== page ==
The lungs are the organ responsible for bringing oxygen into the body. While the membranes that line the lungs and chest cavity need fluid to lubricate them, the air sacs of the lungs need to stay dry. When the air sacs get filled with water, the body can no longer absorb oxygen from the lungs. This condition is called pulmonary oedema and it can devastate the body if left untreated.
What is pulmonary edema?
According to the National Institutes of Health (NIH), pulmonary oedema (water in the lungs) is caused by fluid building up in the air sacs of the lungs. In order for the lungs to work properly, the air sacs must remain dry, so when fluid begins to enter the air sacs, the lungs must work harder to transport oxygen to the body. If it is left unchecked, this condition can lead to respiratory failure.
What causes pulmonary edema/water in the lungs?
Pulmonary oedema most typically happens because the heart or circulatory system is not functioning properly. There are four different ways to get pulmonary oedema, but the most common is cardiogenic, which is an internal condition. Cardiogenic pulmonary oedema, or congestive heart failure, according to the Mayo Clinic, occurs when the left ventricle of the heart is diseased or overworked. As a result, it stops pumping out enough oxygenated blood from your lungs, which increases pressure first on the left atrium of the heart, and then the pulmonary veins and capillaries. This forces fluid into the air sacs, and fills the lungs up with water.
The left ventricle can become weak or diseased due to a number of medical conditions, including coronary artery disease (hardened arteries), cardiomyopathy (when the left ventricle of the heart is damaged), heart valve problems and hypertension (high blood pressure).
What else causes pulmonary edema?
Apart from the cardiogenic conditions, there are outside forces that can contribute to water in the lungs. These outside forces are non-cardiogenic pulmonary oedema, alveolar and finally, unknown/multiple factors.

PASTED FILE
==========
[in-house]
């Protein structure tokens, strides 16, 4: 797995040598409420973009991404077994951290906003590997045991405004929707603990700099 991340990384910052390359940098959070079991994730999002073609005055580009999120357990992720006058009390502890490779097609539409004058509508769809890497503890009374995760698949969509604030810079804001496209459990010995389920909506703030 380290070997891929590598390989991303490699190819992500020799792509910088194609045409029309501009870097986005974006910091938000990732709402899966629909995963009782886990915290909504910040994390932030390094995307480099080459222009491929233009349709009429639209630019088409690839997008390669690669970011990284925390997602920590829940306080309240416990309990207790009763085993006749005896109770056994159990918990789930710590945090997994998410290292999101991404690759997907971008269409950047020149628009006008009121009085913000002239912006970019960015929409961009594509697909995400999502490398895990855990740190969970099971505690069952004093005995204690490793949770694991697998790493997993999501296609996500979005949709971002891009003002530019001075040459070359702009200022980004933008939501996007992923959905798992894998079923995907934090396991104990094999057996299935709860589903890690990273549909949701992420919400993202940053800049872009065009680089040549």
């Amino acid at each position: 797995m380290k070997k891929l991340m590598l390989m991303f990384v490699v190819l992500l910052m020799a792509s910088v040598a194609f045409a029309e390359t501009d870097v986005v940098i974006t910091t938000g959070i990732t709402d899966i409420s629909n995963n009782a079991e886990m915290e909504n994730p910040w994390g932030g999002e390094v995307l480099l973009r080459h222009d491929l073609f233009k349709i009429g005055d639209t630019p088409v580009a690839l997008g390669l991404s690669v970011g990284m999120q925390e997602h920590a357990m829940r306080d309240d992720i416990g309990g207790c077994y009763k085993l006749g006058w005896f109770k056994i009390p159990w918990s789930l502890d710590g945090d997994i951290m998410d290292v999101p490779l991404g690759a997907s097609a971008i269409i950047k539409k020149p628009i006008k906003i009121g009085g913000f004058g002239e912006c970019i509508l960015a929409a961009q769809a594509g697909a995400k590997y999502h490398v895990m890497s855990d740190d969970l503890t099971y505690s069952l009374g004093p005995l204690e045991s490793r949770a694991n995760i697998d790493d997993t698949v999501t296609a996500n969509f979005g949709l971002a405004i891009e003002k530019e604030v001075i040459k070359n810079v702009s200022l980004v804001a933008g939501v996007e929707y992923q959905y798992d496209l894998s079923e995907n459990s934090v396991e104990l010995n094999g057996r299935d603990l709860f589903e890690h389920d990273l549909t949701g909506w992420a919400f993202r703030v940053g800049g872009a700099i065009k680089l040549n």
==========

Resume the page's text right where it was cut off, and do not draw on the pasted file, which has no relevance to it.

Non-cardiogenic pulmonary oedema can be caused by obstructions in the upper airway, seizures, overload of intravenous fluids, or acute respiratory distress syndrome (ARDS).
Alveolar conditions include aspiration (drowning), inhaling toxic gases, severe infections and possibly multiple blood transfusions.
Finally, the unknown or multiple causes are typically when things like severe head trauma, car accidents, haemorrhage or some other outside force causes the pulmonary oedema. Some people may experience pulmonary oedema due to sudden increases in altitude as well.
The initial symptom of water in the lungs is a shortness of breath or difficulty breathing. The NIH also lists a feeling of "air hunger" or "drowning" as a symptom, as well as excessive sweating, coughing up fluids, pale skin, restlessness, shortness of breath, wheezing and grunting or gurgling sounds when breathing. If you are coughing excessive amounts of phlegm, fluids or even the slightest amount of blood or bloody froth, seek medical care immediately.
Pulmonary oedema, no matter what the cause, is generally treated the same way. The first priority is to get enough oxygen into the body, so the immediate therapy is oxygenation. After that, the second priority is to flush out the water from the lungs and improve cardiac function. If an infection is causing the problem, then it is treated with antibiotics; however, if the problem is circulatory then the typical therapy treatments include water pills (diuretics to flush excess water from the body) and intravenous nitrates.
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